Rahul More and Naresh Jadhav are serving life sentences in Pune's Yerawada Jail. The two may not get to see the light outside the prison walls for a long time to come, but their paintings and sketches, made behind bars, will be out very soon.
For the first time, Mumbai Police has collaborated on an artistic venture involving some prisoners, serving or undertrials, in different jails of the state.
An exhibition of nearly 125 artworks, water colours, pencil and charcoal sketches, by five prisoners and a policeman will open here March 25.
The exhibition is the brainchild of Kavita Shivdasani, a value education expert, a self-learner art student and several top police officials and children of Know Your Environment (KYE).
"We hit upon this idea when I took a group of children to a juvenile remand home in Pune as part of the KYE venture," Shivdasani, director, KYE, told IANS.
It soon developed into providing talented prisoners a platform and an opportunity to bring out their creativity in different forms, she said.
A series of meetings with top police officers from Mumbai like Additional Director-General of Police (A-DGP) Ahmed Javed, Arthur Road Jail Superintendent Swati Sathe, and several others, gave shape to the unique idea.
After securing various official clearances, Shivdasani, accompanied by Nishant Shah, a chartered accountancy student who loves art as a hobby, got into the act.
"We had gone to Yerawada Jail and found two massive and impressive wall paintings near the entrance, and some paintings in the office of the Inspector General of Prisons (Pune), done by More.
Apart from More and Jadhav, they identified other prisoners who had an artistic touch, and got them to work. They are: Baby John Parker (undertrial, Arthur Road Jail, Mumbai), Lalita Gonugunta (MA in Fine Arts, an undertrial in Nagpur Jail) and a European national, Tatiana Bolomey (undertrial in Byculla Jail, she's awaiting trial since some time).
"They were quite excited about the idea and readily co-operated with us. Their only request was that since they had no artistic background, we should guide them as and when required," said Shah.
Around that time, the duo came in touch with a constable serving with Mumbai Police Crime Investigation Department (CID) and his assistant, Ganesh Sonsurkar, both good artists.
"We decided to make the exhibition a joint affair - with the participation of the police and the prisoners. While an undertrial from Arthur Road Jail coined the term 'Art From Behind Bars', the same jail's superintendent, Swati Sathe completed it with - 'and from those who put them there'," said Shivdasani.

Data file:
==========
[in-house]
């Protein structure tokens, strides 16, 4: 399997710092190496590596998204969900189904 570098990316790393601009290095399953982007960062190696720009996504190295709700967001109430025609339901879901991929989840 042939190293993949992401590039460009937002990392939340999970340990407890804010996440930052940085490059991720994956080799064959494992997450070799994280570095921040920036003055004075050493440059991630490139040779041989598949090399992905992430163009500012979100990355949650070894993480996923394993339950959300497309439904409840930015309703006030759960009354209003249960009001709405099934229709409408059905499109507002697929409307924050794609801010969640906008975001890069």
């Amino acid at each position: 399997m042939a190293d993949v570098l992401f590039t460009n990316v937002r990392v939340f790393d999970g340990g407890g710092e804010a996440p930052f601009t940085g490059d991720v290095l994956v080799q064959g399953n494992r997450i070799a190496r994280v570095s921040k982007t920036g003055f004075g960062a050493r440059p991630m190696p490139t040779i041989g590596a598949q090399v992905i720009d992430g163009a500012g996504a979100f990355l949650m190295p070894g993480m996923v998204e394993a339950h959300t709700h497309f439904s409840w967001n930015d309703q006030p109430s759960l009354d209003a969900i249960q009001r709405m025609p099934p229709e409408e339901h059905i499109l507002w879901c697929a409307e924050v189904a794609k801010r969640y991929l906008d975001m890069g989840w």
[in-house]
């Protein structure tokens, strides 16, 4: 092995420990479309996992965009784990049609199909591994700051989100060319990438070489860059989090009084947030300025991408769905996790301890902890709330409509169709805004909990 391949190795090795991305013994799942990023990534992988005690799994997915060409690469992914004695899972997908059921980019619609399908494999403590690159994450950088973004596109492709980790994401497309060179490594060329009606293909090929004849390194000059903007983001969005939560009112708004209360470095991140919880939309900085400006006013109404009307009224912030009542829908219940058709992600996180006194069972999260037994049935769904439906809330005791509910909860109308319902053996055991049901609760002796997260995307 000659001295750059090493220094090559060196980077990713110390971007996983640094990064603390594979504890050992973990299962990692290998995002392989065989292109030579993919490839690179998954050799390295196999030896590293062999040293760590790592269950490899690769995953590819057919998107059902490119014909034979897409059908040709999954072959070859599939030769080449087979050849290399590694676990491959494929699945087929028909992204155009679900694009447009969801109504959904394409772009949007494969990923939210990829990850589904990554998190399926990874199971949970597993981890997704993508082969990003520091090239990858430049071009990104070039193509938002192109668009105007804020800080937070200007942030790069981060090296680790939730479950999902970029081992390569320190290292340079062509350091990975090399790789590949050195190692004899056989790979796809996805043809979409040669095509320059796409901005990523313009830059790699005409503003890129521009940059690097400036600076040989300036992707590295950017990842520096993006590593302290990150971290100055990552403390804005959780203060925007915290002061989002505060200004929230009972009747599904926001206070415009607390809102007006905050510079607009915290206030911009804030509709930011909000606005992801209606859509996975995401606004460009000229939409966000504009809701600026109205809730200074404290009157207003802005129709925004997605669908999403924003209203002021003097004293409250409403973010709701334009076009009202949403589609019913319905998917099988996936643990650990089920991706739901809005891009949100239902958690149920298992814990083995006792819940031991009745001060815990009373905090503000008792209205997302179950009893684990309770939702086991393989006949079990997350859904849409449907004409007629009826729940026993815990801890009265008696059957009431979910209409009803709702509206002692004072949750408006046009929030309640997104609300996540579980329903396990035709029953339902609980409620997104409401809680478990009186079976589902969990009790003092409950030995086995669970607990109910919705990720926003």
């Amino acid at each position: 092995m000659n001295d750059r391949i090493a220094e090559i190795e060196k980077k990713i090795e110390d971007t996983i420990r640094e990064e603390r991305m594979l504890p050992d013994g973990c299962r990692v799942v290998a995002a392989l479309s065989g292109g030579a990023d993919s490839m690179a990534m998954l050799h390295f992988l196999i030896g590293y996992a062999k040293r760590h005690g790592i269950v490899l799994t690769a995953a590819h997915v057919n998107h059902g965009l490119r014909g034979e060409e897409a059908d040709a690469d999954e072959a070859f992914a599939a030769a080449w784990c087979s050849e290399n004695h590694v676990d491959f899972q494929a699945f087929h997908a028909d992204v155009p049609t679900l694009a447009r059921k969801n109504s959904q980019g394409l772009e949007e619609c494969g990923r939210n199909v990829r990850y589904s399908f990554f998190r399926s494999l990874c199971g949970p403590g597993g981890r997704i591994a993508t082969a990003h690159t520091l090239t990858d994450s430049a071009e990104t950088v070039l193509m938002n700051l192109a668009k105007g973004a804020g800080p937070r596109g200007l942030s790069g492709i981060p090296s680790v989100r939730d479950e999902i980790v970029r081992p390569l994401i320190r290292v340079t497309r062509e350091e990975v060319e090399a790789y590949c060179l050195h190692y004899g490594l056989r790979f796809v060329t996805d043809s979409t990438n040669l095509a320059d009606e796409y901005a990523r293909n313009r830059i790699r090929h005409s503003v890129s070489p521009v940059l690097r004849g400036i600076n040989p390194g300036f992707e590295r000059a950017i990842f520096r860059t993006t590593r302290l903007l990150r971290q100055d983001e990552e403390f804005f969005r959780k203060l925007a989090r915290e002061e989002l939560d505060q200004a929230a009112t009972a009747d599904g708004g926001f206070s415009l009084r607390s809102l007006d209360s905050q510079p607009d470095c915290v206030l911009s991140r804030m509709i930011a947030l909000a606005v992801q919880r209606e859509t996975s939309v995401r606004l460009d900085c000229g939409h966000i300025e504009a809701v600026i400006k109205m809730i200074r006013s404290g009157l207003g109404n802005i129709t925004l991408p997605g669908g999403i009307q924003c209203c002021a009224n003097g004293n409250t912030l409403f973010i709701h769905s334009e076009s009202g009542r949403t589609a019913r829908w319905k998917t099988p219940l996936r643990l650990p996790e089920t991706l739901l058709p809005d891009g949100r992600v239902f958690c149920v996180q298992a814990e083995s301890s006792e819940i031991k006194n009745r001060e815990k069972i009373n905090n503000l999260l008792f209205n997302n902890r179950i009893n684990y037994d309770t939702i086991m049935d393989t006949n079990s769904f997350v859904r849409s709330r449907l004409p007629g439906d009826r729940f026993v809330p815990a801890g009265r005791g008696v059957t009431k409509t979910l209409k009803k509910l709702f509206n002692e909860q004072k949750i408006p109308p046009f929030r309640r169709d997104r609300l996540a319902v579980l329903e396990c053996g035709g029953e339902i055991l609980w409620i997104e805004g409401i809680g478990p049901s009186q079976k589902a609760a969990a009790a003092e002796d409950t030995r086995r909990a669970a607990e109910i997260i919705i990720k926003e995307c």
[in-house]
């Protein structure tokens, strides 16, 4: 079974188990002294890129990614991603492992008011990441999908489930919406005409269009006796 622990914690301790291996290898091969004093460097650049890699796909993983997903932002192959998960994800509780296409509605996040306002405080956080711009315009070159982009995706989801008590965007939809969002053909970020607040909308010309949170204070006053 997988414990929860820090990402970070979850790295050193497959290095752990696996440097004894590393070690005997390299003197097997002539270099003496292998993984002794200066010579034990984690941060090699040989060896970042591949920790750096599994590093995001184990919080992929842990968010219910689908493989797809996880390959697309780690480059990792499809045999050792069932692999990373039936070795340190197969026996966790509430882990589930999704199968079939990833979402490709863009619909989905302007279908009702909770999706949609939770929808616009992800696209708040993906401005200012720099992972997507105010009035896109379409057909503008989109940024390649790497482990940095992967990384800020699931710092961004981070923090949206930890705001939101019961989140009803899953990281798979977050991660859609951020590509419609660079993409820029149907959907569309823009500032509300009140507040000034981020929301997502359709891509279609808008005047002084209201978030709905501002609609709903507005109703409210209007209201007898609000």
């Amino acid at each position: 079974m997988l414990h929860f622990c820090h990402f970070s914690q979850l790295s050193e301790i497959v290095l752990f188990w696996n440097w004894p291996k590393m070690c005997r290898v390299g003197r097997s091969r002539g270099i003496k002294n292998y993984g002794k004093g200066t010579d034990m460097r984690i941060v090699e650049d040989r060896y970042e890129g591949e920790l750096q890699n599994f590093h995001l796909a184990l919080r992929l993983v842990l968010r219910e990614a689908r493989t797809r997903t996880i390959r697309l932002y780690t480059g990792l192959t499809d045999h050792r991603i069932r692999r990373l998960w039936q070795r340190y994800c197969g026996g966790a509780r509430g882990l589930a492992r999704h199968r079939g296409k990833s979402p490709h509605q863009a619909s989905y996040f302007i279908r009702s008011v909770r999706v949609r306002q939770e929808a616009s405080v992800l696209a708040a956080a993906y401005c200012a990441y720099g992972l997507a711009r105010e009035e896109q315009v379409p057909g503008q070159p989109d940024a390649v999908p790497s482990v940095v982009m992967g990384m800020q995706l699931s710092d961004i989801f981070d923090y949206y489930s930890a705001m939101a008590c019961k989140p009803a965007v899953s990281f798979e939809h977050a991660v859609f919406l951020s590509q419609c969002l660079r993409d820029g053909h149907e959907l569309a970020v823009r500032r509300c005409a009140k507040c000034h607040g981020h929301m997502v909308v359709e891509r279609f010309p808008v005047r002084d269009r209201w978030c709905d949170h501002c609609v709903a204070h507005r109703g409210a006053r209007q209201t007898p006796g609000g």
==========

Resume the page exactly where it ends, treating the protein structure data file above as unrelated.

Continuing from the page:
Since the past year, the prisoners and the policeman got down to work for the big chance to display their talent to the outside world, but they lacked even the most basic resources.
"We all pitched in with Rs.50 each as our contribution, over a dozen of our KYE donated their pocket money and went on a door-to-door campaign to collect funds, several past students pitched in with different types of resources to raise over Rs.100,000 for the total expenses that went into the exhibition," said Shivdasani.
Even the managers of the well-known Kamalnayan Bajaj Art Gallery at Nariman Point in south Mumbai helped out - by a discounted rent for the week-long expo. It will be inaugurated by Maharashtra's Inspector-General of Police (Prisons) Udhav Kamble March 25, Shivdasani said.
Shah, who provided the creative inputs to the prisoners for polishing their thoughts on paper and canvas is pleased with the final outcome.
"Remember, they have no artistic background, no books on art to read and learn, they have no exclusive space to develop their creative potential, lack of proper light and limited time after doing their regular prison chores," he explained.
More came up with five artworks titled, 'Shringar,' depicting different aspects of a woman's beauty. Jadhav has contributed a water colour series of six paintings on varied themes. Parker has come up with a whopping 45 artworks, ranging from global warming to terrorism, sufferings of women to tiny Kerala villages where he was born and lived.
Gonugunta has presented seven paintings dealing with oppression of women, while Bolomey has submitted a mini-series of crayon and water colour works done in her spare time in jail on varied subjects.
CID constable Sawant has contributed a collection of pen and ink sketches of the major heritage buildings of Mumbai, while his assistant (not working in the police department), Sonsurkar has come up with sketches of leaders of the Indian freedom movement, contemporary Mumbai scenes and a series on the Khajuraho cave temples.
"Our endeavour is to showcase their talent, not to judge them by what they did in the past, but what they can do in future. We are hoping for a positive response," Shah said.
Shivdasani said that the proceeds of the exhibition shall go to the prisoners who have dedicated themselves to doing something different, for a different cause.
"If we get a good response, we plan to take the exhibition to other states," she said.